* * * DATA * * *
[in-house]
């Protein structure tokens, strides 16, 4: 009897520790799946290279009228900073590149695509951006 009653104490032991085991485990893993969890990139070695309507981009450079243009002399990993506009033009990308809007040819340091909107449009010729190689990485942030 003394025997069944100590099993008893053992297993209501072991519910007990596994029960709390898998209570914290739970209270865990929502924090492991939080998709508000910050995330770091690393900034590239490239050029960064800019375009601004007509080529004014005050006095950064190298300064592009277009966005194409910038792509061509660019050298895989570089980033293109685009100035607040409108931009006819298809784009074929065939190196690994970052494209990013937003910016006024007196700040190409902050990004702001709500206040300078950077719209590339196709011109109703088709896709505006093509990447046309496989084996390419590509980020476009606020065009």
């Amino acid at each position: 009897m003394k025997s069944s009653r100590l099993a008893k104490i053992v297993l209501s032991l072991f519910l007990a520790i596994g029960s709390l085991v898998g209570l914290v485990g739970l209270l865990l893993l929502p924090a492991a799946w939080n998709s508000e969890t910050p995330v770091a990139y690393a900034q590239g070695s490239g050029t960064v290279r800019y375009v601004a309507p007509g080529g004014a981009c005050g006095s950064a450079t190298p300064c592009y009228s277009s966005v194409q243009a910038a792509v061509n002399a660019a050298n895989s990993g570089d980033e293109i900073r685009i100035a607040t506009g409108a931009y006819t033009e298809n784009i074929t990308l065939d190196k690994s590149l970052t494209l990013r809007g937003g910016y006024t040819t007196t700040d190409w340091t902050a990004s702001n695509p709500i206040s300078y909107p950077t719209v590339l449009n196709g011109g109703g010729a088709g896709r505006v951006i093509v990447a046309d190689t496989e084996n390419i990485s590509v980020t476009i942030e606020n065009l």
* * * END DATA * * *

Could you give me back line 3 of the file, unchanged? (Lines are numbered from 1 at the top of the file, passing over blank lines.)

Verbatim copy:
């Amino acid at each position: 009897m003394k025997s069944s009653r100590l099993a008893k104490i053992v297993l209501s032991l072991f519910l007990a520790i596994g029960s709390l085991v898998g209570l914290v485990g739970l209270l865990l893993l929502p924090a492991a799946w939080n998709s508000e969890t910050p995330v770091a990139y690393a900034q590239g070695s490239g050029t960064v290279r800019y375009v601004a309507p007509g080529g004014a981009c005050g006095s950064a450079t190298p300064c592009y009228s277009s966005v194409q243009a910038a792509v061509n002399a660019a050298n895989s990993g570089d980033e293109i900073r685009i100035a607040t506009g409108a931009y006819t033009e298809n784009i074929t990308l065939d190196k690994s590149l970052t494209l990013r809007g937003g910016y006024t040819t007196t700040d190409w340091t902050a990004s702001n695509p709500i206040s300078y909107p950077t719209v590339l449009n196709g011109g109703g010729a088709g896709r505006v951006i093509v990447a046309d190689t496989e084996n390419i990485s590509v980020t476009i942030e606020n065009l």